A suspected ringleader of an international criminal network responsible for thousands of online frauds has been arrested in a joint cybercrime operation by Interpol and the Nigerian Economic and Financial Crime Commission (EFCC).
Known only as 'Mike', the 40-year-old Nigerian national is believed to have led a network of roughly 40 individuals who routinely launched cyber-attacks and malware injections against email accounts of businesses located in countries across the world, including Australia, South Africa and the US.
In total, the operation gained over $60m (£45m) in illicit revenue and, according to law enforcement, one fraud case alone resulted in a payment of a massive $15.4m (£11m).
'Mike', who was apprehended in southern Nigeria, also allegedly had "money laundering contacts" in China, Europe and the US who provided bank account details to his criminal gang.
"The main two types of scam run [by 'Mike'] targeted businesses [and] were payment diversion fraud, where a supplier's email would be compromised and fake messages would then be sent to the buyer with instructions for payment to a bank account under the criminal's control, and CEO fraud," explained Interpol in a release.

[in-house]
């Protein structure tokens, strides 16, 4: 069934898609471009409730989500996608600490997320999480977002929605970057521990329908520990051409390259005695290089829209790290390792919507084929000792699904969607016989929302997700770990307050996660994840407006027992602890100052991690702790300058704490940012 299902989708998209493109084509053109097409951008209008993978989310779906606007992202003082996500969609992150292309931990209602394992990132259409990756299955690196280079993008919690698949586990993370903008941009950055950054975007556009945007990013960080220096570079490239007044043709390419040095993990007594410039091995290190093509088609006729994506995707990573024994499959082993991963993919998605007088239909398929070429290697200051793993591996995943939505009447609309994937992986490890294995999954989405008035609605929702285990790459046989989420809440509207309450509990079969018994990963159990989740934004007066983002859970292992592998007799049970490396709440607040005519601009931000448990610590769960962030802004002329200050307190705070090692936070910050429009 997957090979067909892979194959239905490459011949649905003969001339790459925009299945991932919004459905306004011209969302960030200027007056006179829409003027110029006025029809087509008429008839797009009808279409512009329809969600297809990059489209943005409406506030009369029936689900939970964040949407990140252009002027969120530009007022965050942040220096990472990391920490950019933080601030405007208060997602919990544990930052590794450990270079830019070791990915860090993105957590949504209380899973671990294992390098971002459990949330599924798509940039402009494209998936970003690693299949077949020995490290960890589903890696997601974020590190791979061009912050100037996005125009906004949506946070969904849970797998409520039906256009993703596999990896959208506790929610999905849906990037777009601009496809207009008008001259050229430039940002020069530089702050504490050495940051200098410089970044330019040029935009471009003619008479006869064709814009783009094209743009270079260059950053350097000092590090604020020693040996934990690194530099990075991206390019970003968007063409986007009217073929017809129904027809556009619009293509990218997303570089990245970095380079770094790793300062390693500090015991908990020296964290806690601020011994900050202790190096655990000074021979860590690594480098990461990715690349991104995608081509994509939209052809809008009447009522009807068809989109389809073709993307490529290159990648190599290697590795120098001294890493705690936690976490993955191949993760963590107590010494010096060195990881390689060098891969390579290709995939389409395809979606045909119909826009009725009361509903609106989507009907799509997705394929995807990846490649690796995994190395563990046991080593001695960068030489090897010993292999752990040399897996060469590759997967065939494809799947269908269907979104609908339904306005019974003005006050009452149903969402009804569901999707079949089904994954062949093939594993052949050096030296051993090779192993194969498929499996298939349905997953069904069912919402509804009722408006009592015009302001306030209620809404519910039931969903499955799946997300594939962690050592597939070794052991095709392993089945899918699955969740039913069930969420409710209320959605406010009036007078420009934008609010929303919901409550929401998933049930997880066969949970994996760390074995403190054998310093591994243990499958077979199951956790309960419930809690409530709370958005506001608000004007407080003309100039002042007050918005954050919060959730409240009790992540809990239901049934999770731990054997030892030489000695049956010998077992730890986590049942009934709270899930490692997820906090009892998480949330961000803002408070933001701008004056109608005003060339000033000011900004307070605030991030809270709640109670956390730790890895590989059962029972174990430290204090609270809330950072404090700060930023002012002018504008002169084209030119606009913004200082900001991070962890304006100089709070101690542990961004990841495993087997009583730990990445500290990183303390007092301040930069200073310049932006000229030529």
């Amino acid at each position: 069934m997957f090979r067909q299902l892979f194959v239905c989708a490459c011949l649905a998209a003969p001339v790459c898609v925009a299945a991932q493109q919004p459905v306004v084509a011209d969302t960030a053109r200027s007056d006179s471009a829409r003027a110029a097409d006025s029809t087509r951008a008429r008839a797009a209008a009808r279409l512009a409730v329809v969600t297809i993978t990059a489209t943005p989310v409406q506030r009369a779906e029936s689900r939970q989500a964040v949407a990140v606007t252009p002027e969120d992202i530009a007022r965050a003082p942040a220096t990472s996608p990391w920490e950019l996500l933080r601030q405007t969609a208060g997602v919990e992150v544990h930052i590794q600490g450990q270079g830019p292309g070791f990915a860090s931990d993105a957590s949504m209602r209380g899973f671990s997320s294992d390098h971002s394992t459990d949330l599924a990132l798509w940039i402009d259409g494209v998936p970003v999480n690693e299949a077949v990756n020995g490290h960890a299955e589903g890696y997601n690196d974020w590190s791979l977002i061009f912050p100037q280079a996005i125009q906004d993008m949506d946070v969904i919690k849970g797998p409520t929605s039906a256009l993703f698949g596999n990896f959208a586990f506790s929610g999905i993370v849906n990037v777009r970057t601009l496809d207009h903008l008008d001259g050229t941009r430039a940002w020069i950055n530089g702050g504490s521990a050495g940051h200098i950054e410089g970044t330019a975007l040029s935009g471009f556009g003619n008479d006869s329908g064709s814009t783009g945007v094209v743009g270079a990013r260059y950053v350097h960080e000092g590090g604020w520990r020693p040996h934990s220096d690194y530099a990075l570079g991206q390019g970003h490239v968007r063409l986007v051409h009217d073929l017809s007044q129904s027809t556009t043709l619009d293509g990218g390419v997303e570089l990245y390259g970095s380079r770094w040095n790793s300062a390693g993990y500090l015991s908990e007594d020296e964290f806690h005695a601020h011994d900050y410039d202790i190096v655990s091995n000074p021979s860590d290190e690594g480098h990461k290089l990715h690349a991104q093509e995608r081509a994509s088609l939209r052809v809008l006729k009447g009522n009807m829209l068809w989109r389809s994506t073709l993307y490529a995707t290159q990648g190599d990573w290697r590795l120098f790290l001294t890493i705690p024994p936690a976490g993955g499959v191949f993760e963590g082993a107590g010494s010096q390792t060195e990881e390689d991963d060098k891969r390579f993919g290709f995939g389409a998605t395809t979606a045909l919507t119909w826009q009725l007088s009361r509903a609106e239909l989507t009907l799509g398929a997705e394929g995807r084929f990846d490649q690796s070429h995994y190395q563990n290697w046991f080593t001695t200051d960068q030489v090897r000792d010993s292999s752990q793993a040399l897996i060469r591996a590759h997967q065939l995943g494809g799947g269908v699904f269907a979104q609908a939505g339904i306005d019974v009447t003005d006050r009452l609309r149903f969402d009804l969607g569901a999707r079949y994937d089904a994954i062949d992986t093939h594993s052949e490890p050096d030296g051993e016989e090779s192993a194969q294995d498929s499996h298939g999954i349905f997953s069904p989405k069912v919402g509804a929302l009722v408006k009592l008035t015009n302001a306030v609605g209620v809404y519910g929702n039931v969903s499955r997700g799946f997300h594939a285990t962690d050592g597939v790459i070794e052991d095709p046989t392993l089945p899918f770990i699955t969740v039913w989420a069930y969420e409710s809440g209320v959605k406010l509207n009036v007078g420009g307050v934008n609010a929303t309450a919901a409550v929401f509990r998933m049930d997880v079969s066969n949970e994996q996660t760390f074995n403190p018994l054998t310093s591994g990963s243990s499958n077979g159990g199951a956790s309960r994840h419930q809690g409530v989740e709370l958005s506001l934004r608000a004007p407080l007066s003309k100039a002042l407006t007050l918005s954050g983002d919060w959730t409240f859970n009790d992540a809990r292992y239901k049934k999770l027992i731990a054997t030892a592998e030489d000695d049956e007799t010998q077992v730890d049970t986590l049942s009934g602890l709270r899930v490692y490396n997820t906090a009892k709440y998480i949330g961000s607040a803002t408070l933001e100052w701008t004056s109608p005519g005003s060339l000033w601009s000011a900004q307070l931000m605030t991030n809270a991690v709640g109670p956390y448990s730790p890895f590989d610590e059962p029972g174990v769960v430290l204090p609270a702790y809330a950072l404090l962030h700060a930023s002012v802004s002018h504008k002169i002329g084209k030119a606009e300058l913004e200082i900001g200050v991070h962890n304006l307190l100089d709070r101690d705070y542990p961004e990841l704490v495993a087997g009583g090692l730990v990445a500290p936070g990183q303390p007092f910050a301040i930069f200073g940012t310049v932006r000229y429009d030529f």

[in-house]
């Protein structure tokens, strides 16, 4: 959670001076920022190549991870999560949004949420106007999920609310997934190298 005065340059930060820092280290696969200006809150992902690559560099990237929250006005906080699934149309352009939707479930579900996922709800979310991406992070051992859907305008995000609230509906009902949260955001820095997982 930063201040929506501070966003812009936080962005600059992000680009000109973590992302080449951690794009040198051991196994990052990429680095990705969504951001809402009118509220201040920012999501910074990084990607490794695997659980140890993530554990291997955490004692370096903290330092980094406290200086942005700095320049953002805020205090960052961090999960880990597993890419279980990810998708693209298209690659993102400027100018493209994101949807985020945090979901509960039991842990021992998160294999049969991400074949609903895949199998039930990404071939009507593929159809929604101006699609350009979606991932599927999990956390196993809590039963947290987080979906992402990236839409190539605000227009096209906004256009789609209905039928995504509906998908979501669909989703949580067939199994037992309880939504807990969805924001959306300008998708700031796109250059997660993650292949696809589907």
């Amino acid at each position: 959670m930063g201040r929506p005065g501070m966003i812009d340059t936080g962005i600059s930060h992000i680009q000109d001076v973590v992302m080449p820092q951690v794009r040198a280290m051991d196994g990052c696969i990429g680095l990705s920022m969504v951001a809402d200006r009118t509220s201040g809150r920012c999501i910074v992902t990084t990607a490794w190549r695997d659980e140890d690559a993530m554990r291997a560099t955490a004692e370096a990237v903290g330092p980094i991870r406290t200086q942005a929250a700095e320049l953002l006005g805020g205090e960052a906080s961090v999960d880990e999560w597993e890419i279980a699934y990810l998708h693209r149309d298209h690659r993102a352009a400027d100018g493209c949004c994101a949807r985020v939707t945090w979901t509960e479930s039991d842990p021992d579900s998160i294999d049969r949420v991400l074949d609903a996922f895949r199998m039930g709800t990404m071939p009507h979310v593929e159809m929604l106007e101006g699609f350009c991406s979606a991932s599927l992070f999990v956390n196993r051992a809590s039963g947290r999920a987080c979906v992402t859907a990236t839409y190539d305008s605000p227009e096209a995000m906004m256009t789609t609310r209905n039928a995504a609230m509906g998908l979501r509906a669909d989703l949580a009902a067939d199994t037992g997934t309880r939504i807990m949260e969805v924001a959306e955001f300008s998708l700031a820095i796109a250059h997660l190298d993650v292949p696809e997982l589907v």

"In CEO fraud, the email account of a high-level executive is compromised and a request for a wire transfer is sent to another employee who has been identified as responsible for handling these requests. The money is then paid into a designated bank account held by the criminal."
Cybersecurity firm Trend Micro initially reported the activities of the criminal gang to authorities based on research first published in November 2014 that analysed hundreds of Nigerian scams based on 'keylogger' technology and data-exfiltration methods.
Abdul Chukkol, head of the EFCC's cyber-crime division said: "The success of this operation is the result of close cooperation between Interpol and the EFCC, whose understanding of the Nigerian environment made it possible to disrupt the criminal organisation's network traversing many countries, targeting individuals and companies."
"For a long time we have said in order to be effective, the fight against cyber-crime must rely on public-private partnerships and international cooperation," he added.
Both 'Mike' and another suspect, who has not been named, now face charges including hacking, conspiracy and obtaining money under false pretences.